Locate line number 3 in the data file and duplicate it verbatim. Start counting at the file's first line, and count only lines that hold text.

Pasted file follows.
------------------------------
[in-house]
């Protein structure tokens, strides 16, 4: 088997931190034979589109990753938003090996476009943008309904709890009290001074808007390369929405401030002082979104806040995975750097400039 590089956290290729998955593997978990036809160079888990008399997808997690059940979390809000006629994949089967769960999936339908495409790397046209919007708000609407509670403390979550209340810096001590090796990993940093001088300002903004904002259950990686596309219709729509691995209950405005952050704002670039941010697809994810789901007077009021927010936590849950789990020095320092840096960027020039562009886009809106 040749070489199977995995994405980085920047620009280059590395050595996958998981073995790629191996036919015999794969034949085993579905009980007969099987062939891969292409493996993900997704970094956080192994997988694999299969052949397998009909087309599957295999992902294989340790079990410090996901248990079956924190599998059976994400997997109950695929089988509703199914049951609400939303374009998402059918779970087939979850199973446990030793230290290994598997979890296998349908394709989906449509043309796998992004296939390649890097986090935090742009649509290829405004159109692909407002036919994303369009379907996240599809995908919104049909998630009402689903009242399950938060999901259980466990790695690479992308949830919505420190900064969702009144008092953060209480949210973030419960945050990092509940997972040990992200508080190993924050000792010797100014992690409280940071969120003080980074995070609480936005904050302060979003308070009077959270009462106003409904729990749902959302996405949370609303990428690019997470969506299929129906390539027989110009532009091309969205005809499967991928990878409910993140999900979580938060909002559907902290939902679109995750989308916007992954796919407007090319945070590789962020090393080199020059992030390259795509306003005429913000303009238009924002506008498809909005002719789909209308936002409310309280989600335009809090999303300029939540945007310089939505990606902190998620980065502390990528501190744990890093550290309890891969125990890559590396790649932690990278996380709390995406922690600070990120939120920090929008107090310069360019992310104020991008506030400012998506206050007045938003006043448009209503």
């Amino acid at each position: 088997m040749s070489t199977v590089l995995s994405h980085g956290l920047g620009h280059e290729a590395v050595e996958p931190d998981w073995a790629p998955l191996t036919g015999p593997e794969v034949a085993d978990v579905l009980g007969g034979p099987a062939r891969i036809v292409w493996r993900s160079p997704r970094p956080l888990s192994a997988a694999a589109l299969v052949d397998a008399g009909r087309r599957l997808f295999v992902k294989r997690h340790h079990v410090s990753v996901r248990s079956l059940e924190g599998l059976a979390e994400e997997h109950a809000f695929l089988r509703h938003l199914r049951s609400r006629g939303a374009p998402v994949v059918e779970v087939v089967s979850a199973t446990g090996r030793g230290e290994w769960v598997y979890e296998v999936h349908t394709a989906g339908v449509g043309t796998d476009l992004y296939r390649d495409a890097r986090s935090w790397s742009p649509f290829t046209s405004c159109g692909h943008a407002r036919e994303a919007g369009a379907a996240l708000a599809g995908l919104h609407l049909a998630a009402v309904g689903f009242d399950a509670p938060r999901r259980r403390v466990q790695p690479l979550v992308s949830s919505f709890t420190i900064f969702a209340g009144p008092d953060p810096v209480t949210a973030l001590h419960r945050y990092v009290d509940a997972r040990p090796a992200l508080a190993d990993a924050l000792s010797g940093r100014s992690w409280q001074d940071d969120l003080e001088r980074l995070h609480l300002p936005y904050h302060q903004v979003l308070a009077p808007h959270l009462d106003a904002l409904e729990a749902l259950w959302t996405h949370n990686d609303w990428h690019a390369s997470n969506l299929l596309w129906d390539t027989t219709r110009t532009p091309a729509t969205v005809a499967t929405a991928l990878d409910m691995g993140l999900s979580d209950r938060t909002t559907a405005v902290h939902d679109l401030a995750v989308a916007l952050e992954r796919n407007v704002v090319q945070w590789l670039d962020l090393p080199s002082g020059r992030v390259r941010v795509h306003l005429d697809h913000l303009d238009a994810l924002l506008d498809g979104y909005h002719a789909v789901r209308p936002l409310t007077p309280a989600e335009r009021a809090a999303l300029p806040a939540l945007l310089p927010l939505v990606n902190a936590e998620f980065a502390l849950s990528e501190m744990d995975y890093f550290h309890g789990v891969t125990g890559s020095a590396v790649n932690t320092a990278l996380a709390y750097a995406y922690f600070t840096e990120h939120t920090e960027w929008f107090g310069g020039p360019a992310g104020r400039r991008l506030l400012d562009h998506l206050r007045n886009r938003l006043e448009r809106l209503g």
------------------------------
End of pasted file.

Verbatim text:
């Amino acid at each position: 088997m040749s070489t199977v590089l995995s994405h980085g956290l920047g620009h280059e290729a590395v050595e996958p931190d998981w073995a790629p998955l191996t036919g015999p593997e794969v034949a085993d978990v579905l009980g007969g034979p099987a062939r891969i036809v292409w493996r993900s160079p997704r970094p956080l888990s192994a997988a694999a589109l299969v052949d397998a008399g009909r087309r599957l997808f295999v992902k294989r997690h340790h079990v410090s990753v996901r248990s079956l059940e924190g599998l059976a979390e994400e997997h109950a809000f695929l089988r509703h938003l199914r049951s609400r006629g939303a374009p998402v994949v059918e779970v087939v089967s979850a199973t446990g090996r030793g230290e290994w769960v598997y979890e296998v999936h349908t394709a989906g339908v449509g043309t796998d476009l992004y296939r390649d495409a890097r986090s935090w790397s742009p649509f290829t046209s405004c159109g692909h943008a407002r036919e994303a919007g369009a379907a996240l708000a599809g995908l919104h609407l049909a998630a009402v309904g689903f009242d399950a509670p938060r999901r259980r403390v466990q790695p690479l979550v992308s949830s919505f709890t420190i900064f969702a209340g009144p008092d953060p810096v209480t949210a973030l001590h419960r945050y990092v009290d509940a997972r040990p090796a992200l508080a190993d990993a924050l000792s010797g940093r100014s992690w409280q001074d940071d969120l003080e001088r980074l995070h609480l300002p936005y904050h302060q903004v979003l308070a009077p808007h959270l009462d106003a904002l409904e729990a749902l259950w959302t996405h949370n990686d609303w990428h690019a390369s997470n969506l299929l596309w129906d390539t027989t219709r110009t532009p091309a729509t969205v005809a499967t929405a991928l990878d409910m691995g993140l999900s979580d209950r938060t909002t559907a405005v902290h939902d679109l401030a995750v989308a916007l952050e992954r796919n407007v704002v090319q945070w590789l670039d962020l090393p080199s002082g020059r992030v390259r941010v795509h306003l005429d697809h913000l303009d238009a994810l924002l506008d498809g979104y909005h002719a789909v789901r209308p936002l409310t007077p309280a989600e335009r009021a809090a999303l300029p806040a939540l945007l310089p927010l939505v990606n902190a936590e998620f980065a502390l849950s990528e501190m744990d995975y890093f550290h309890g789990v891969t125990g890559s020095a590396v790649n932690t320092a990278l996380a709390y750097a995406y922690f600070t840096e990120h939120t920090e960027w929008f107090g310069g020039p360019a992310g104020r400039r991008l506030l400012d562009h998506l206050r007045n886009r938003l006043e448009r809106l209503g």